Law enforcement expert discusses how to avoid cyber predators
April 23, 2009
STUTTGART, Germany -- Bob Farley is known as the molester arrestor.
There's a reason for the moniker. Farley, the commander of the Cook County Sheriff's Child Exploitation Unit in Chicago, Ill., from 1997 to 2004, had a 100 percent conviction rate. "We did not lose a case," he said.
The 30-year law enforcement veteran spent all but two years of his career investigating crimes against children.
Retired, he now works as an international consultant for INTERPOL, the International Criminal Police Organization, and trains professionals in child abuse investigative techniques and technology-facilitated crimes against children.
Farley was in the Stuttgart Military Community recently offering cyber predator training seminars for professionals, families and teens as part of the U.S. Army Garrison Stuttgart Family Advocacy Program-sponsored Family University.
Participants were given a graphic glimpse into the disturbing world of pedophilia, child erotica, child pornography and the evolution of online crimes.
The former detective discussed many of his cases, illustrating his presentation with evidence such as videos and digital photos that were seized during undercover investigations.
Cyberspace gives children a false sense of security, said Farley.
"The computers are in their homes. Mom and dad are there. The front door is closed and locked," he said. The kids are "set up" because while they are warned about strangers, in cyberspace there are no strangers, only friends they have yet to meet.
Even cell phones are a danger.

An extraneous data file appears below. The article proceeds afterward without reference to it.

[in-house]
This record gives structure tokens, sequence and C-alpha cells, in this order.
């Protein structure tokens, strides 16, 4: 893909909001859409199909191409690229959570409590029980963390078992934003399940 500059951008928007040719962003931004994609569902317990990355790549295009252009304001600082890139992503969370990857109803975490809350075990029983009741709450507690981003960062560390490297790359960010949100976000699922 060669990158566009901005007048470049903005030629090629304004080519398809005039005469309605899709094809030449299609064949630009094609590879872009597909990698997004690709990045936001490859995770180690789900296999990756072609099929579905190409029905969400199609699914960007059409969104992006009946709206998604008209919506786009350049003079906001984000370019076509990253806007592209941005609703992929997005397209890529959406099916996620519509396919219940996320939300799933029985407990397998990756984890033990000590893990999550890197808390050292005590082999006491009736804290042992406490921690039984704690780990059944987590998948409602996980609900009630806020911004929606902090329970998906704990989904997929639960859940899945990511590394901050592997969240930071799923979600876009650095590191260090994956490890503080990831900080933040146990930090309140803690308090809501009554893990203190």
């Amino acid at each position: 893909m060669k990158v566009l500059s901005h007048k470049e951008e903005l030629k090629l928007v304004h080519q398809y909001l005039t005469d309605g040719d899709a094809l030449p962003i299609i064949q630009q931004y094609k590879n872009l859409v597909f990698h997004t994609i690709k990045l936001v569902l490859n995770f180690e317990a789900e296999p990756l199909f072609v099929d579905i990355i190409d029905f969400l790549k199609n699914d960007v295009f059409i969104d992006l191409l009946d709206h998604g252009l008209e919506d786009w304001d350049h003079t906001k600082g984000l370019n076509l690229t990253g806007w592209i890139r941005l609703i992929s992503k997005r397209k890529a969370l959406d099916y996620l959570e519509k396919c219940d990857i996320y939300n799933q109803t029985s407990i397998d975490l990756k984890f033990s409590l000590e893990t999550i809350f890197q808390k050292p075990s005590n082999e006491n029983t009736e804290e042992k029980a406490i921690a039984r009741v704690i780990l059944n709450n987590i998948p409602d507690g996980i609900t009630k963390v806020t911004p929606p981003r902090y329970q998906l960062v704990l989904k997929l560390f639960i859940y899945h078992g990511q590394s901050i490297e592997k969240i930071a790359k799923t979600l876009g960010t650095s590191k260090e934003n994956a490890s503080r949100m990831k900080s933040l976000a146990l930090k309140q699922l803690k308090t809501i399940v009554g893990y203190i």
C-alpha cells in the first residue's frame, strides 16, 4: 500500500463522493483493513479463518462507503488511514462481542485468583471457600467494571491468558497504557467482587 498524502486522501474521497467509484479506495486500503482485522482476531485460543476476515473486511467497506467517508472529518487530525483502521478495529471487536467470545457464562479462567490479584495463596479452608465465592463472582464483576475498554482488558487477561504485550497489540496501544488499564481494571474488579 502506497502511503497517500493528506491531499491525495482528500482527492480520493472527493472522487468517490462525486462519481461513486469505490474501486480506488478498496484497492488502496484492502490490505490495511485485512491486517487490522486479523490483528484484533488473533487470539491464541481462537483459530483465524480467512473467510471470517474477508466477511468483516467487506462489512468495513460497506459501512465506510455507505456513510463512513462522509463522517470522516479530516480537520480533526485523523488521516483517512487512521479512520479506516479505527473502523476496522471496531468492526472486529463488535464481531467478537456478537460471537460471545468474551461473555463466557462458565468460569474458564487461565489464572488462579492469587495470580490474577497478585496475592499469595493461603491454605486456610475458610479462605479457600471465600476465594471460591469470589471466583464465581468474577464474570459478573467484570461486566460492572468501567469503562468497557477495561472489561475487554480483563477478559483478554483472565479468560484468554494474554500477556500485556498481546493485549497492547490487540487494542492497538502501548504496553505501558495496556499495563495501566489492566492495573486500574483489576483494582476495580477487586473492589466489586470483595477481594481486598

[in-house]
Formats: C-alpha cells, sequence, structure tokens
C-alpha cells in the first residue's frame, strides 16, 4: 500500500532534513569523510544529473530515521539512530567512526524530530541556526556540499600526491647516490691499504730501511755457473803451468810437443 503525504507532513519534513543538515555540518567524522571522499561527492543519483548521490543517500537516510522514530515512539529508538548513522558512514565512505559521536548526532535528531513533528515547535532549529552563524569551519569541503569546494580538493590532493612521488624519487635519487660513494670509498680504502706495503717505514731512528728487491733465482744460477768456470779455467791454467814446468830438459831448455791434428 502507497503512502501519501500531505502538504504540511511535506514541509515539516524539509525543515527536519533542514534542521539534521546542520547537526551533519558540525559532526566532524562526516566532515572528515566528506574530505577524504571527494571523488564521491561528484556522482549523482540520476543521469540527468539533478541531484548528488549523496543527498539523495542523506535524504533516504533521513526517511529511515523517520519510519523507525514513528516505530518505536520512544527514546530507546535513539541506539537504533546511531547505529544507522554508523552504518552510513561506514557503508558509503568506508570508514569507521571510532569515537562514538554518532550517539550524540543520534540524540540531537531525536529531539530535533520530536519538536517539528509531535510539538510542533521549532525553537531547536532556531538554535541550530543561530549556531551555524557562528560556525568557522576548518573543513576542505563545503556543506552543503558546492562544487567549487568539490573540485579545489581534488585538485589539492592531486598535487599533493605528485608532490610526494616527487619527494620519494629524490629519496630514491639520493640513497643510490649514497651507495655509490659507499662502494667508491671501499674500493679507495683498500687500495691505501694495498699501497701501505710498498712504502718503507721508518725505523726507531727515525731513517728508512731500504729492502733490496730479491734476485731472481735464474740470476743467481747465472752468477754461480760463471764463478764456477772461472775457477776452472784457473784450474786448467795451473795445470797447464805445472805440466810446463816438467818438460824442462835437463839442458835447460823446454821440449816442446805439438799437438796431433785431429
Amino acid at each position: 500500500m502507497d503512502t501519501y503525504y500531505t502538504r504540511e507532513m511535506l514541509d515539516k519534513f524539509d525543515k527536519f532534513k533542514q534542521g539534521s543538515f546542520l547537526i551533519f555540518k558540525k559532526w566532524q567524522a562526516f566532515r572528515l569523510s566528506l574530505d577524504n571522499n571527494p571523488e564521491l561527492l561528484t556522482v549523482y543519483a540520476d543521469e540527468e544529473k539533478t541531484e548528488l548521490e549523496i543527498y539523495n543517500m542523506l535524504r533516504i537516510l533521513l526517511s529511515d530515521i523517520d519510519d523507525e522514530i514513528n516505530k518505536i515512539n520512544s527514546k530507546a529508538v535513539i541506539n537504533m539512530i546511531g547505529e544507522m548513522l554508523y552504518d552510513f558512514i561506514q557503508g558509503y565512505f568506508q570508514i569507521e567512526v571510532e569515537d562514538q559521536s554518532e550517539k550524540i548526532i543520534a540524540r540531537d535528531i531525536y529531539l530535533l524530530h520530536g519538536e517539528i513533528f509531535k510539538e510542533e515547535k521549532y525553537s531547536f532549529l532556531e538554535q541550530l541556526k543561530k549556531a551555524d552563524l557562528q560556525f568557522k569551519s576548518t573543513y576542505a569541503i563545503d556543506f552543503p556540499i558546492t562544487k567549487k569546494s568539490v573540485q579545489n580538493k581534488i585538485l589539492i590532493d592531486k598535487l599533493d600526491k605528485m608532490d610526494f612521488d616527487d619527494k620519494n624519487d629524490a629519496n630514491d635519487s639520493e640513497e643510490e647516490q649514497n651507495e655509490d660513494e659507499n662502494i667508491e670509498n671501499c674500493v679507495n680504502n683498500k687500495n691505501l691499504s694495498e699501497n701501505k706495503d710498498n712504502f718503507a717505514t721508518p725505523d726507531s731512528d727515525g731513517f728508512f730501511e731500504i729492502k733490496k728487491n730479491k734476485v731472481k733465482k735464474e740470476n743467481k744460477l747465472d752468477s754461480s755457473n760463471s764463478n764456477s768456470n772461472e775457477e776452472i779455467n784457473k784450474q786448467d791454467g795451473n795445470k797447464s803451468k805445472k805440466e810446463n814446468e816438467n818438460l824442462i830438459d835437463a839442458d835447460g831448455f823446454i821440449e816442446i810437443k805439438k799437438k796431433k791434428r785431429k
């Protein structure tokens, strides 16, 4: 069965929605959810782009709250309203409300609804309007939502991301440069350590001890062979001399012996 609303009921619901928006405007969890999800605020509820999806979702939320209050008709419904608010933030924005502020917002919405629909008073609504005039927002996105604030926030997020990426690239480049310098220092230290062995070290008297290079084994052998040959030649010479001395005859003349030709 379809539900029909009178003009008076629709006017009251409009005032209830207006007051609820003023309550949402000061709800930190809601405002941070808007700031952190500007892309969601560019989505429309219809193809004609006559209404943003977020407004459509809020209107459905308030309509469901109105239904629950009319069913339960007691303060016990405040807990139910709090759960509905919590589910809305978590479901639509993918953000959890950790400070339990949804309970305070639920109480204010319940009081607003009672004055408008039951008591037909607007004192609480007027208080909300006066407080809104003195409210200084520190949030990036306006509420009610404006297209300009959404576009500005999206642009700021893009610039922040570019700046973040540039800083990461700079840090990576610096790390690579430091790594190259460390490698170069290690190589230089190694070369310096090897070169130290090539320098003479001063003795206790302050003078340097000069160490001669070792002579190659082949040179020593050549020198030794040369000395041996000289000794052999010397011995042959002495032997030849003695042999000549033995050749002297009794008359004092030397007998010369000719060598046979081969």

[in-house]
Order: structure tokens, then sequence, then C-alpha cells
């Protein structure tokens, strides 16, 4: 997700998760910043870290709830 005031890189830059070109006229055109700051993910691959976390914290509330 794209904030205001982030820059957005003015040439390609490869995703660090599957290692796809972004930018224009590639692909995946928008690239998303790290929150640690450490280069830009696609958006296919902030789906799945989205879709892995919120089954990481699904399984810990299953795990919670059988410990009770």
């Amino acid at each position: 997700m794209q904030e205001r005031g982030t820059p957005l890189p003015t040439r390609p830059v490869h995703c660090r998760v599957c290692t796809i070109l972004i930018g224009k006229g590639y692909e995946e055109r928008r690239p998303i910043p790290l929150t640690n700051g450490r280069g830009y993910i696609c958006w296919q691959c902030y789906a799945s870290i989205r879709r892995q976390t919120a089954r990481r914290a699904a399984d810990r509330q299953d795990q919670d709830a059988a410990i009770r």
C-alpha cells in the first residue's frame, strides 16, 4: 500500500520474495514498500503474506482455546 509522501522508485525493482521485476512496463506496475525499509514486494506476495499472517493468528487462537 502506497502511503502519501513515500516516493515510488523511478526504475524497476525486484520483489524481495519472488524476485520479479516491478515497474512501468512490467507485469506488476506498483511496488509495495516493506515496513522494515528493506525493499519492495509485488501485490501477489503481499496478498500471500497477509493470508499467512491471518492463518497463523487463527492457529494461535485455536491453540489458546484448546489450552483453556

"The molesters have changed - they've already moved from computers to cell phones," said Farley. They have done so because children are posting their cell phone numbers on social networking sites such as MySpace and Facebook. Molesters can now send text and instant messages to their victims.
Not to mention sending pornography. Pedophiles "use pornography to lower the inhibitions of the kids and make it seem all right," said Farley.
So the question is how can a parent protect their children, other than by disconnecting the modem' First of all, parents need to be familiar with technology and its problems.
According to Farley, webcams can be a big problem. Webcam broadcasts can be recorded and posted to pedophile Web sites. A program called "Snagit" allows a computer user to capture anything on his or her monitor and share it with others. By way of illustration, he showed images taken from a broadcast of a group of teenage girls in a bedroom. While a girl was speaking into the webcam, several girls behind her came out of a bathroom. They were nude and unaware that the webcam was on.
Cell phones and digital cameras can also lead to problems. Farley showed a slide with several photos of children and teens partially dressed or in suggestive poses, taken from a pedophile Web site.
"I guarantee you that most all of these pictures are from Facebook, MySpace or Zenga. What the kids don't realize is, when you post the stuff there, absolutely nothing is private," said Farley.
He said social networking site profiles, even if marked to be visible only by friends, can be accessed by anyone going through a search engine, such as Google. "Even if it is marked private, they can still get into that first page."
This was news to many of the parents in attendance.
"I was under the false impression that if it was marked private, it was private," said Renate Cooke, whose 13-year-old daughter is on MySpace.
At an afternoon seminar for teens, Madison Frink, 16, thought she was protected because her MySpace and Facebook profiles are set to private. The news that they can be accessed "was kind of disturbing," she said.
Frink admitted she has received text and instant messages from people she does not know. She did the smart thing and showed her parents.
In fact, it's just what Farley suggested.
"If you ever have a problem, talk to your mom and dad about it," he told the teens. "Predators try to twist it up so that you will think you'll be in trouble. You won't."
Farley, father of three, advises parents to be proactive.
"Ask your kids to show you what Facebook is, to show you their friends' profiles. Ask them if having their phone number posted on their page is a good thing," he said, adding, "the only way to address problems is by being open."